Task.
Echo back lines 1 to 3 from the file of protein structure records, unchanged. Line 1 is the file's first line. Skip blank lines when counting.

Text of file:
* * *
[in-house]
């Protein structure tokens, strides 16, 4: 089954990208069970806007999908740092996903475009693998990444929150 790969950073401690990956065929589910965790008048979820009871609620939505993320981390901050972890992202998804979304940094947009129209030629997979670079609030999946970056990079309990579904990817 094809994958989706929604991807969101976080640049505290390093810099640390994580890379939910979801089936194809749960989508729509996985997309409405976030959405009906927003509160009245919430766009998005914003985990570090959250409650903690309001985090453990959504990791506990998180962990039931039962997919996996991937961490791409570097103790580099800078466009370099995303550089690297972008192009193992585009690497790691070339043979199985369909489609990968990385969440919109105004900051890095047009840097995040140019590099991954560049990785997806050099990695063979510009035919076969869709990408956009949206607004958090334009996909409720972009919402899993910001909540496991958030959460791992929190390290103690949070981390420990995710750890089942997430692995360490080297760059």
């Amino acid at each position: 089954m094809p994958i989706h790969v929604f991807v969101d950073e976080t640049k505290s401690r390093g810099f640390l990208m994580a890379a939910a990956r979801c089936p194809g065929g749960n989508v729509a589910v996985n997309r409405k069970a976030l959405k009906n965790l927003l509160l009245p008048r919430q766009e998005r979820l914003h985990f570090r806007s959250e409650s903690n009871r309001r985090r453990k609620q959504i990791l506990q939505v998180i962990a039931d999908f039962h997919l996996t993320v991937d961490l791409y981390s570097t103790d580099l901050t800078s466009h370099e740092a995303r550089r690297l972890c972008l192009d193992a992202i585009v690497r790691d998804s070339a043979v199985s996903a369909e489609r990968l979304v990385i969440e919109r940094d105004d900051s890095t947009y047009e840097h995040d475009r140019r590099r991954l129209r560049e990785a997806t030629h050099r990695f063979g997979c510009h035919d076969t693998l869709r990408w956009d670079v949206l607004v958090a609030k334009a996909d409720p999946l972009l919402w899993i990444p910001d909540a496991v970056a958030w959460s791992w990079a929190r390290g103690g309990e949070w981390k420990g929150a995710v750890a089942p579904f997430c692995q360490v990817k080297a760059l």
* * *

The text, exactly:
[in-house]
């Protein structure tokens, strides 16, 4: 089954990208069970806007999908740092996903475009693998990444929150 790969950073401690990956065929589910965790008048979820009871609620939505993320981390901050972890992202998804979304940094947009129209030629997979670079609030999946970056990079309990579904990817 094809994958989706929604991807969101976080640049505290390093810099640390994580890379939910979801089936194809749960989508729509996985997309409405976030959405009906927003509160009245919430766009998005914003985990570090959250409650903690309001985090453990959504990791506990998180962990039931039962997919996996991937961490791409570097103790580099800078466009370099995303550089690297972008192009193992585009690497790691070339043979199985369909489609990968990385969440919109105004900051890095047009840097995040140019590099991954560049990785997806050099990695063979510009035919076969869709990408956009949206607004958090334009996909409720972009919402899993910001909540496991958030959460791992929190390290103690949070981390420990995710750890089942997430692995360490080297760059």
């Amino acid at each position: 089954m094809p994958i989706h790969v929604f991807v969101d950073e976080t640049k505290s401690r390093g810099f640390l990208m994580a890379a939910a990956r979801c089936p194809g065929g749960n989508v729509a589910v996985n997309r409405k069970a976030l959405k009906n965790l927003l509160l009245p008048r919430q766009e998005r979820l914003h985990f570090r806007s959250e409650s903690n009871r309001r985090r453990k609620q959504i990791l506990q939505v998180i962990a039931d999908f039962h997919l996996t993320v991937d961490l791409y981390s570097t103790d580099l901050t800078s466009h370099e740092a995303r550089r690297l972890c972008l192009d193992a992202i585009v690497r790691d998804s070339a043979v199985s996903a369909e489609r990968l979304v990385i969440e919109r940094d105004d900051s890095t947009y047009e840097h995040d475009r140019r590099r991954l129209r560049e990785a997806t030629h050099r990695f063979g997979c510009h035919d076969t693998l869709r990408w956009d670079v949206l607004v958090a609030k334009a996909d409720p999946l972009l919402w899993i990444p910001d909540a496991v970056a958030w959460s791992w990079a929190r390290g103690g309990e949070w981390k420990g929150a995710v750890a089942p579904f997430c692995q360490v990817k080297a760059l």